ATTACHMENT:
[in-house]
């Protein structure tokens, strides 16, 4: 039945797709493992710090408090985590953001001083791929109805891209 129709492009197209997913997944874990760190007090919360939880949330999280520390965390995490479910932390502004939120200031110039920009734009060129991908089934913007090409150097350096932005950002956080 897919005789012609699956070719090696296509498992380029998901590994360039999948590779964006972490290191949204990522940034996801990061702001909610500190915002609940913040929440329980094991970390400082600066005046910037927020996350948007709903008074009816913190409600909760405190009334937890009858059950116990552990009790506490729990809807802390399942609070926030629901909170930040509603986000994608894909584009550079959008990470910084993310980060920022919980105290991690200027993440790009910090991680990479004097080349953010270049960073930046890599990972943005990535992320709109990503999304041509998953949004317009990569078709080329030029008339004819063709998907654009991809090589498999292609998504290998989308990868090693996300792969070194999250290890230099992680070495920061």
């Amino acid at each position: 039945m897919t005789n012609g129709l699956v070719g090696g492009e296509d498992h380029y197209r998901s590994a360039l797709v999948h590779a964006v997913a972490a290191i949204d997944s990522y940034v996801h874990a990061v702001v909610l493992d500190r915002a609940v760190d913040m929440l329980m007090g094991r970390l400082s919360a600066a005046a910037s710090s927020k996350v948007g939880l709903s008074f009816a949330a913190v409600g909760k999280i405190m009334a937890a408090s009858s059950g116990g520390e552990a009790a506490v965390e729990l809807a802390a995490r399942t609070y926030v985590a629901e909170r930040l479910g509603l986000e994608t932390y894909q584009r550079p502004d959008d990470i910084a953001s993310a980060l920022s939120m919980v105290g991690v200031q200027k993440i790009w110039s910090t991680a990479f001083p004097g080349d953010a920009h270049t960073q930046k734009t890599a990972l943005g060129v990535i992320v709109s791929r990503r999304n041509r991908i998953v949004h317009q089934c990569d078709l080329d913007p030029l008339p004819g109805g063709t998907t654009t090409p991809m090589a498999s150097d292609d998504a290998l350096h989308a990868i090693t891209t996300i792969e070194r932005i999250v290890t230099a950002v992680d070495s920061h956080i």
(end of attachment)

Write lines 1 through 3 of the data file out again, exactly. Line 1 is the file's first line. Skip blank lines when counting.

[in-house]
């Protein structure tokens, strides 16, 4: 039945797709493992710090408090985590953001001083791929109805891209 129709492009197209997913997944874990760190007090919360939880949330999280520390965390995490479910932390502004939120200031110039920009734009060129991908089934913007090409150097350096932005950002956080 897919005789012609699956070719090696296509498992380029998901590994360039999948590779964006972490290191949204990522940034996801990061702001909610500190915002609940913040929440329980094991970390400082600066005046910037927020996350948007709903008074009816913190409600909760405190009334937890009858059950116990552990009790506490729990809807802390399942609070926030629901909170930040509603986000994608894909584009550079959008990470910084993310980060920022919980105290991690200027993440790009910090991680990479004097080349953010270049960073930046890599990972943005990535992320709109990503999304041509998953949004317009990569078709080329030029008339004819063709998907654009991809090589498999292609998504290998989308990868090693996300792969070194999250290890230099992680070495920061």
């Amino acid at each position: 039945m897919t005789n012609g129709l699956v070719g090696g492009e296509d498992h380029y197209r998901s590994a360039l797709v999948h590779a964006v997913a972490a290191i949204d997944s990522y940034v996801h874990a990061v702001v909610l493992d500190r915002a609940v760190d913040m929440l329980m007090g094991r970390l400082s919360a600066a005046a910037s710090s927020k996350v948007g939880l709903s008074f009816a949330a913190v409600g909760k999280i405190m009334a937890a408090s009858s059950g116990g520390e552990a009790a506490v965390e729990l809807a802390a995490r399942t609070y926030v985590a629901e909170r930040l479910g509603l986000e994608t932390y894909q584009r550079p502004d959008d990470i910084a953001s993310a980060l920022s939120m919980v105290g991690v200031q200027k993440i790009w110039s910090t991680a990479f001083p004097g080349d953010a920009h270049t960073q930046k734009t890599a990972l943005g060129v990535i992320v709109s791929r990503r999304n041509r991908i998953v949004h317009q089934c990569d078709l080329d913007p030029l008339p004819g109805g063709t998907t654009t090409p991809m090589a498999s150097d292609d998504a290998l350096h989308a990868i090693t891209t996300i792969e070194r932005i999250v290890t230099a950002v992680d070495s920061h956080i």